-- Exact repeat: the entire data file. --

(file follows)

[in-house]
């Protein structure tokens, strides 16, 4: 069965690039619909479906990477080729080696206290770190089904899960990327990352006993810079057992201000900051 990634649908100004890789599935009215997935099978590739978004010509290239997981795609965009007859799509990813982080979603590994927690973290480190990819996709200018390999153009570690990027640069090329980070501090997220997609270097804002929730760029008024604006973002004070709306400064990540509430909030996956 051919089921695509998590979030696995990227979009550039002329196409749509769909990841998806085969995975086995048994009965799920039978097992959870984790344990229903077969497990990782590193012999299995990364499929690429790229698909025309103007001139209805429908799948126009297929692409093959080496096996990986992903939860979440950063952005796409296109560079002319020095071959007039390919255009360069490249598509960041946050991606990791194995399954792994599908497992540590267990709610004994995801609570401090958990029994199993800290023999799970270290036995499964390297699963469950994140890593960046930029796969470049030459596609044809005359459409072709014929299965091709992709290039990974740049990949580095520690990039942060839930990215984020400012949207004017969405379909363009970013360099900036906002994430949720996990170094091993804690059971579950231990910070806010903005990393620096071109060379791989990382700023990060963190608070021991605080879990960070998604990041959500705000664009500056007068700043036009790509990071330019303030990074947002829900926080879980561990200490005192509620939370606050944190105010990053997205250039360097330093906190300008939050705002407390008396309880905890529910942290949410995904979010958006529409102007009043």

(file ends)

[in-house]
């Protein structure tokens, strides 16, 4: 069965690039619909479906990477080729080696206290770190089904899960990327990352006993810079057992201000900051 990634649908100004890789599935009215997935099978590739978004010509290239997981795609965009007859799509990813982080979603590994927690973290480190990819996709200018390999153009570690990027640069090329980070501090997220997609270097804002929730760029008024604006973002004070709306400064990540509430909030996956 051919089921695509998590979030696995990227979009550039002329196409749509769909990841998806085969995975086995048994009965799920039978097992959870984790344990229903077969497990990782590193012999299995990364499929690429790229698909025309103007001139209805429908799948126009297929692409093959080496096996990986992903939860979440950063952005796409296109560079002319020095071959007039390919255009360069490249598509960041946050991606990791194995399954792994599908497992540590267990709610004994995801609570401090958990029994199993800290023999799970270290036995499964390297699963469950994140890593960046930029796969470049030459596609044809005359459409072709014929299965091709992709290039990974740049990949580095520690990039942060839930990215984020400012949207004017969405379909363009970013360099900036906002994430949720996990170094091993804690059971579950231990910070806010903005990393620096071109060379791989990382700023990060963190608070021991605080879990960070998604990041959500705000664009500056007068700043036009790509990071330019303030990074947002829900926080879980561990200490005192509620939370606050944190105010990053997205250039360097330093906190300008939050705002407390008396309880905890529910942290949410995904979010958006529409102007009043």